To confirm the language profiles, a multilingual interviewer interviewed over 100 patients randomly chosen at the Delft and Kraaifontein sites respectively (Table 1). The questionnaires were completed by patients at the waiting-rooms at the healthcare facilities who randomly elected to complete the questionnaire during January and February 2015. The result of the language questionnaire to patients confirmed that Afrikaans was the predominant language spoken by 53% of patients surveyed at the Delft CHC, while 34% of the surveyed patients spoke isiXhosa. IsiXhosa was the predominant language spoken at the Kraaifontein CHC (47%), while Afrikaans (37%) and English (6%) were the other prominent languages in use amongst the patients surveyed at Delft. English was found to be the third-most prevalent language, spoken as a mother tongue by 10% of the surveyed patients. The disparity between staff and patients that utilize English as a home language will be highlighted as it is acutely evident. The staff members’ language profiles were provided by the Northern Tygerberg substructure (NTSS). The findings of the patient survey thus measure up equitably to the polling of languages to the 2011 National census reported above. Upon comparison, the language profile of each CHC reveals that the language ratio between the healthcare staff and the patients measures up in the following manner (Table 2).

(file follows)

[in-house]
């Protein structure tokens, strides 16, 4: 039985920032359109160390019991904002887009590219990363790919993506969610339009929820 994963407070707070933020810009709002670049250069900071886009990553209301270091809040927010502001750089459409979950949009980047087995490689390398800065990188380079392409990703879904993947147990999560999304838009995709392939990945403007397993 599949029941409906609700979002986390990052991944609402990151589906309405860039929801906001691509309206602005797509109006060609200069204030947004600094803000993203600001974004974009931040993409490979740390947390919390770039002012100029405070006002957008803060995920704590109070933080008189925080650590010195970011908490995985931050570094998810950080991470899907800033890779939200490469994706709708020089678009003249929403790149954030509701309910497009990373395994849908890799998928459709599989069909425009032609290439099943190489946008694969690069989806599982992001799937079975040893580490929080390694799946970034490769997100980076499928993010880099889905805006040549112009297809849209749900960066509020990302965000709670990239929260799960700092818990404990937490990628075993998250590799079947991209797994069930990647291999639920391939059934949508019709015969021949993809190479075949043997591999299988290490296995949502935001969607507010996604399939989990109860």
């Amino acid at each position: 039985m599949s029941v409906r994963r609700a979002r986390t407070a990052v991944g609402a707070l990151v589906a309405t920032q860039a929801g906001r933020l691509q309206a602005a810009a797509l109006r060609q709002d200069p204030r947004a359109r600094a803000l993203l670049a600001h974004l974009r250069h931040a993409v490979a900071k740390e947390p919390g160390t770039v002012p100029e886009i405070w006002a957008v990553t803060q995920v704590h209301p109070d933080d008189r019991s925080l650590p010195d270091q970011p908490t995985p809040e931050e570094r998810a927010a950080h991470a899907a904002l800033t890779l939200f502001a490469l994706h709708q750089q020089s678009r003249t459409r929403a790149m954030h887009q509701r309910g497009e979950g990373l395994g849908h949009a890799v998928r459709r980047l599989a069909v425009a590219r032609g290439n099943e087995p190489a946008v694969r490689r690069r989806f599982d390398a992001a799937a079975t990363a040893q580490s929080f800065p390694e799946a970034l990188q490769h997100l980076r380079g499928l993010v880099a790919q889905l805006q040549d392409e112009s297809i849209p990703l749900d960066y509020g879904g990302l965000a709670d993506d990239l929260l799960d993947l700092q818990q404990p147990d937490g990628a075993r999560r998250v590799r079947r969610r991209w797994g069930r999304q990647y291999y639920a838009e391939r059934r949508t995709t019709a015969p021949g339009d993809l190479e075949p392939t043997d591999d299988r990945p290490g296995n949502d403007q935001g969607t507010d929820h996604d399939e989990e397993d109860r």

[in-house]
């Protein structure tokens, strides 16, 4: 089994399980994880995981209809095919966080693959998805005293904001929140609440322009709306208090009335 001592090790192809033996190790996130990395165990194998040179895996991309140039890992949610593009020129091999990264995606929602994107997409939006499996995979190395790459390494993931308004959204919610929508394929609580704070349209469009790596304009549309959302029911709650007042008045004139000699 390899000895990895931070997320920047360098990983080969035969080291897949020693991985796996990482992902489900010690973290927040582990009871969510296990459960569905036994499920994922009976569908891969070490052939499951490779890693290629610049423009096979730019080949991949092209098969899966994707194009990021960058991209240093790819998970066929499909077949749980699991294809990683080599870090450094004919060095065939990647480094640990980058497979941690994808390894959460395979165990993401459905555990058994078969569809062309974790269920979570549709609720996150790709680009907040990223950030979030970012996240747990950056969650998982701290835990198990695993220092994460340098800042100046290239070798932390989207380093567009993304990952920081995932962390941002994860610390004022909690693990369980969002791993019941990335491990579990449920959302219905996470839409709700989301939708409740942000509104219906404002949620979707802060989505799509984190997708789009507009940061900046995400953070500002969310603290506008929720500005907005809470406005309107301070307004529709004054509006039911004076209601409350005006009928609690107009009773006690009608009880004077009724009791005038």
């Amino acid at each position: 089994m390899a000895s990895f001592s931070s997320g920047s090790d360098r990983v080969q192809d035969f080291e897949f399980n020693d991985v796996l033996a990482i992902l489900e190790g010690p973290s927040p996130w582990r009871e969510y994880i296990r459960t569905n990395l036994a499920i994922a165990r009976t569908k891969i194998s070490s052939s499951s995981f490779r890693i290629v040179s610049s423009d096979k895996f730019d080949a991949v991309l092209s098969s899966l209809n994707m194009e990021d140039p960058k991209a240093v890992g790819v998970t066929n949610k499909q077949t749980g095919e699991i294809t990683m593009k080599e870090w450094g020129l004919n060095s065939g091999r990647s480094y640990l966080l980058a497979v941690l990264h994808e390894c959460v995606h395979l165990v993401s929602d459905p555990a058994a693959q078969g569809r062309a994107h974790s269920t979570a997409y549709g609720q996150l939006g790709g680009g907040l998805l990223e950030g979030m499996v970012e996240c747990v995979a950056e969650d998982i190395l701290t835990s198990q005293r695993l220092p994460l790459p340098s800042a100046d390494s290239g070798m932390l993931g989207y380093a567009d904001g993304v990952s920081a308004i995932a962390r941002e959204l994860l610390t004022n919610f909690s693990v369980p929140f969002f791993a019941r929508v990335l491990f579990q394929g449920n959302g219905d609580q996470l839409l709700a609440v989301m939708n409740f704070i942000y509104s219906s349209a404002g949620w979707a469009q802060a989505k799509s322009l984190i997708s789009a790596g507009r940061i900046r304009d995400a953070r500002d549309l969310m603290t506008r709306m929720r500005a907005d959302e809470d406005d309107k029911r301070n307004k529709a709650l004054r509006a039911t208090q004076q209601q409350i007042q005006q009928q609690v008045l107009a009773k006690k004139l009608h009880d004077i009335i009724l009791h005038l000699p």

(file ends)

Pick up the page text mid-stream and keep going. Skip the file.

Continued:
Table 1

Home languages of Patients attending Delft and Kraaifontein CHCs

Healthcare Facilities (CHC)

Number Patients by Home language

 

Afrikaans

English

isiXhosa

Other

Total

Delft

56

11

36

3

106

52.83%

10.38%

33.96%

2.83%

100%

Kraaifontein

40

6

50

11

107

37.38%

5.61%

46.73%

10.28%

100%

Total

96

17

86

14

213

45.07%

7.98%

40.38%

6.57%

100%

Table 2

Comparison of Staff and Patient Language Profiles

Healthcare Facilities (CHC)

Number of Staff by Home Language

Afrikaans

English

French

North-Sothu

Urdu

isiXhosa

isiZulu

Total

Delft

45

89

 

1

1

29

1

166

27.11%